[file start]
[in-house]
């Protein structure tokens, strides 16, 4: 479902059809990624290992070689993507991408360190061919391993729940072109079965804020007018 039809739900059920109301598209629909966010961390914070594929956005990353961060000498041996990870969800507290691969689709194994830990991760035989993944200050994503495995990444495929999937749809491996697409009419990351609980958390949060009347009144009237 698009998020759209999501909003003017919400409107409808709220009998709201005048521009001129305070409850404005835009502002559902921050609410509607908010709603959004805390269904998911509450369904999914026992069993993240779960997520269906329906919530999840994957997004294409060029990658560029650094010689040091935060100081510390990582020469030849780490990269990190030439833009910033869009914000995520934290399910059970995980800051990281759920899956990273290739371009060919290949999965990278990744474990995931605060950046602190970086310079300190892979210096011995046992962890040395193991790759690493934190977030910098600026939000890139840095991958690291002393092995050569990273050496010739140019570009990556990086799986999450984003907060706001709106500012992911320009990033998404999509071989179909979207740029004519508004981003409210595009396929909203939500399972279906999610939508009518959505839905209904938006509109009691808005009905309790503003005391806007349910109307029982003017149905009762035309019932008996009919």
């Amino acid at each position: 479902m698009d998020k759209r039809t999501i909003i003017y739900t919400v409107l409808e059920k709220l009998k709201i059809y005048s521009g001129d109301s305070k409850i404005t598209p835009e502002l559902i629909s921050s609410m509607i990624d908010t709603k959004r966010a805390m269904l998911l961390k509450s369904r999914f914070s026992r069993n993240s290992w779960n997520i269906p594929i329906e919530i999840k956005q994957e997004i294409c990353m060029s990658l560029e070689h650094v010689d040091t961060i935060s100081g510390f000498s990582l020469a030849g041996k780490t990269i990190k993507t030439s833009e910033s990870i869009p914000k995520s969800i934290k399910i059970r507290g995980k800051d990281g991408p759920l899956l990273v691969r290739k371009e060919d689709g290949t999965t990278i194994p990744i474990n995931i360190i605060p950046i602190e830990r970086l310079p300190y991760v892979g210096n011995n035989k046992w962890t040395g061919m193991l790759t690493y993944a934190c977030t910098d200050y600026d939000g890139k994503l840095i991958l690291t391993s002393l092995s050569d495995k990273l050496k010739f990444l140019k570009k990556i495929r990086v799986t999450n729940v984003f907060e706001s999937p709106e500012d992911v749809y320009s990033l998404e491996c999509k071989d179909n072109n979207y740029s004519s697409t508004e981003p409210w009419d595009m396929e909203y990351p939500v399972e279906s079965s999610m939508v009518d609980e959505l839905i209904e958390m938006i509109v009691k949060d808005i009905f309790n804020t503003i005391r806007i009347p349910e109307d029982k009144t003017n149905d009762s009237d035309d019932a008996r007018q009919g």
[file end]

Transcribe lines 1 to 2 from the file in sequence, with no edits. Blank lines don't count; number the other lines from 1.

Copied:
[in-house]
């Protein structure tokens, strides 16, 4: 479902059809990624290992070689993507991408360190061919391993729940072109079965804020007018 039809739900059920109301598209629909966010961390914070594929956005990353961060000498041996990870969800507290691969689709194994830990991760035989993944200050994503495995990444495929999937749809491996697409009419990351609980958390949060009347009144009237 698009998020759209999501909003003017919400409107409808709220009998709201005048521009001129305070409850404005835009502002559902921050609410509607908010709603959004805390269904998911509450369904999914026992069993993240779960997520269906329906919530999840994957997004294409060029990658560029650094010689040091935060100081510390990582020469030849780490990269990190030439833009910033869009914000995520934290399910059970995980800051990281759920899956990273290739371009060919290949999965990278990744474990995931605060950046602190970086310079300190892979210096011995046992962890040395193991790759690493934190977030910098600026939000890139840095991958690291002393092995050569990273050496010739140019570009990556990086799986999450984003907060706001709106500012992911320009990033998404999509071989179909979207740029004519508004981003409210595009396929909203939500399972279906999610939508009518959505839905209904938006509109009691808005009905309790503003005391806007349910109307029982003017149905009762035309019932008996009919």